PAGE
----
“Maurice, come join us,” they called to him as he passed. Friends with whom I sat beckoned him to our table. Clearly, he recognized them and enjoyed their respect and warm feelings. A slight man with white whiskers and genteel manner, his charming and proper English accent left no doubt as to his British roots and breeding. A youthful 88-years of age, no dodderer he. With an exchange of pleasantries he begged off claiming weariness at day’s end and with goodbyes completed his after dinner departure.

My friends explained that he possessed a wealth of knowledge concerning fine art and antiques. His business focused on the purchase and sale of both. They marveled at the stories he shared. And, oh yes, during his early years in post-WWII England he refurbished and brokered vintage Rolls-Royce automobiles. They affectionately boasted of his encyclopedic knowledge of early Rolls models. Indeed his expertise with the iconic British marquee had earned recognition on both sides of the Atlantic. So much so that by the beginning of the 1970s his renown had drawn the attention of the Rockefeller Estate. Now living in America, Maurice accepted their offer to oversee the vintage car collection of, the now departed, past New York Governor and Vice President Nelson A. Rockefeller.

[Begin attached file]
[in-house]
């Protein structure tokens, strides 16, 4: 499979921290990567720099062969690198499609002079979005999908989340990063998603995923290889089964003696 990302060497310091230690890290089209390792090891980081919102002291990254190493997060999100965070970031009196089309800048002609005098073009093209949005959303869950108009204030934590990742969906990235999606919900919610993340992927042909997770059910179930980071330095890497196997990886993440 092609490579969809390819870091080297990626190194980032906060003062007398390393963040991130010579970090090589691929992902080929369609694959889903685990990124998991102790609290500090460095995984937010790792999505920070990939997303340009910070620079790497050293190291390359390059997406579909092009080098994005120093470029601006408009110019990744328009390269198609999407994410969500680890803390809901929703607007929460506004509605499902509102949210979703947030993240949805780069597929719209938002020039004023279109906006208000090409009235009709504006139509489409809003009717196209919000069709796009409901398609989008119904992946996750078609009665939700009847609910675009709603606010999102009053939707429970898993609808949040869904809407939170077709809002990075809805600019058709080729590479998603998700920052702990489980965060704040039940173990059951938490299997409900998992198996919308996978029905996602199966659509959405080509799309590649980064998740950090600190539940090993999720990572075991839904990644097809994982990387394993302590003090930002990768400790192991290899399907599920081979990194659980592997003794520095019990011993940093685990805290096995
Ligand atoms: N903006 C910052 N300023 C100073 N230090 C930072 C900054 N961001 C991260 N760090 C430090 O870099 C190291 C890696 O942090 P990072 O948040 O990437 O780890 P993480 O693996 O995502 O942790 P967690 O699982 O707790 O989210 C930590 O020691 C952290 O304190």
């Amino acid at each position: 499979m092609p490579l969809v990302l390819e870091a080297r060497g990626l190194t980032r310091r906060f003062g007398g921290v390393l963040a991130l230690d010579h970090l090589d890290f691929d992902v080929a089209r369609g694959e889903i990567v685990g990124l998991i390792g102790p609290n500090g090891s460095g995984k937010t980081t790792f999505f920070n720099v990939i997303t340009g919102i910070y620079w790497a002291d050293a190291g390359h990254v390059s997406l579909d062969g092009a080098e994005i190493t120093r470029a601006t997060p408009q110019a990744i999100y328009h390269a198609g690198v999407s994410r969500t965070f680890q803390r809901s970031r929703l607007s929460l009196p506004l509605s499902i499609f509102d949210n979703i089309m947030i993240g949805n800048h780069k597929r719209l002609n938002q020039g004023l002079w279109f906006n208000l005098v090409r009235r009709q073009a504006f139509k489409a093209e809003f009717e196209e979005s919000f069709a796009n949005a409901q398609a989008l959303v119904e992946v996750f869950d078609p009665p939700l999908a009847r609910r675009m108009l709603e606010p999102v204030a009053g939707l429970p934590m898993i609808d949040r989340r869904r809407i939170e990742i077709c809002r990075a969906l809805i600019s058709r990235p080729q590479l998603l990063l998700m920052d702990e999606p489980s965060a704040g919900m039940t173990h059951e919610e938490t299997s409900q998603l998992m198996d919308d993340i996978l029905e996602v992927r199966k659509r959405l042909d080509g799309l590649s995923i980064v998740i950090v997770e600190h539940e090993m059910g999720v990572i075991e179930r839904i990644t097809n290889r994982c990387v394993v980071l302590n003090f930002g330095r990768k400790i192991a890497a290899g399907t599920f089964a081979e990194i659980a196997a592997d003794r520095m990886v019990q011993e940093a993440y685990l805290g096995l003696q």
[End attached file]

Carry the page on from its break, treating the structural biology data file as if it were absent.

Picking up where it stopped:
Shortly after our dinner time introduction, I reached out to Maurice. Indeed he had great stories to tell and this one is a doozy.

Meet Maurice de Montfalcon.

A Silver Ghost story. Real or Fake? You decide.

Portrait of the real 60553 by Stephen Salmieri

Upon entering a small but tasteful antique shop in a tony New Jersey suburb, I see owner Maurice de Montfalcon. Exhibiting a frenetic blend of determination and confusion he moves about a room strewn with rare historic documents. All will prove to address the iconic 1907 Rolls-Royce Silver Ghost in general and one specific 1907 Silver Ghost in particular. More about that in a bit. The shop presents itself in a sort of discordant integration of neatly arrayed upmarket collectibles and antiques overlaid by a blizzard of pictures, magazines and papers blanketing every flat surface. The scene recalls photos of Einstein’s office.

Maurice standing in front of 60553/565, with son (Sam Stevens Jr.) of original owner according to Maurice

Exuding warmth delivered with an air of preoccupation, Maurice, after the briefest of formalities, launches into a breathless description detailing the subject of his apparent obsession. In short order I am grappling with a torrent of historic, legal, and personal detail flooding my brain courtesy of Maurice. It focuses on one 1907 Silver Ghost in particular. Very possibly the first Rolls-Royce to come to America, one once owned by the Rockefeller Estate, as well, once a car for which Maurice had personally cared.